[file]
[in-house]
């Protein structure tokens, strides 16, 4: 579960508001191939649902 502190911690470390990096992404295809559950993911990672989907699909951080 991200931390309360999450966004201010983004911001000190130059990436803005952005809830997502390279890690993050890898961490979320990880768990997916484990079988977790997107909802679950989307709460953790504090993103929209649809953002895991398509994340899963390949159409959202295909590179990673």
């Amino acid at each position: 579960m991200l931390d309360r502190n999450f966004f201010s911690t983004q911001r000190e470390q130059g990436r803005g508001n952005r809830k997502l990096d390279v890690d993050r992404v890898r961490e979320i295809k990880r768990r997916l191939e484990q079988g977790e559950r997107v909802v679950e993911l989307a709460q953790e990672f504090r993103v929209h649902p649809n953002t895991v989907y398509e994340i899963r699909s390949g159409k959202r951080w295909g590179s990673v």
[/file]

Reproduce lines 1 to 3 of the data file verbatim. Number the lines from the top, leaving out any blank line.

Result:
[in-house]
């Protein structure tokens, strides 16, 4: 579960508001191939649902 502190911690470390990096992404295809559950993911990672989907699909951080 991200931390309360999450966004201010983004911001000190130059990436803005952005809830997502390279890690993050890898961490979320990880768990997916484990079988977790997107909802679950989307709460953790504090993103929209649809953002895991398509994340899963390949159409959202295909590179990673």
């Amino acid at each position: 579960m991200l931390d309360r502190n999450f966004f201010s911690t983004q911001r000190e470390q130059g990436r803005g508001n952005r809830k997502l990096d390279v890690d993050r992404v890898r961490e979320i295809k990880r768990r997916l191939e484990q079988g977790e559950r997107v909802v679950e993911l989307a709460q953790e990672f504090r993103v929209h649902p649809n953002t895991v989907y398509e994340i899963r699909s390949g159409k959202r951080w295909g590179s990673v």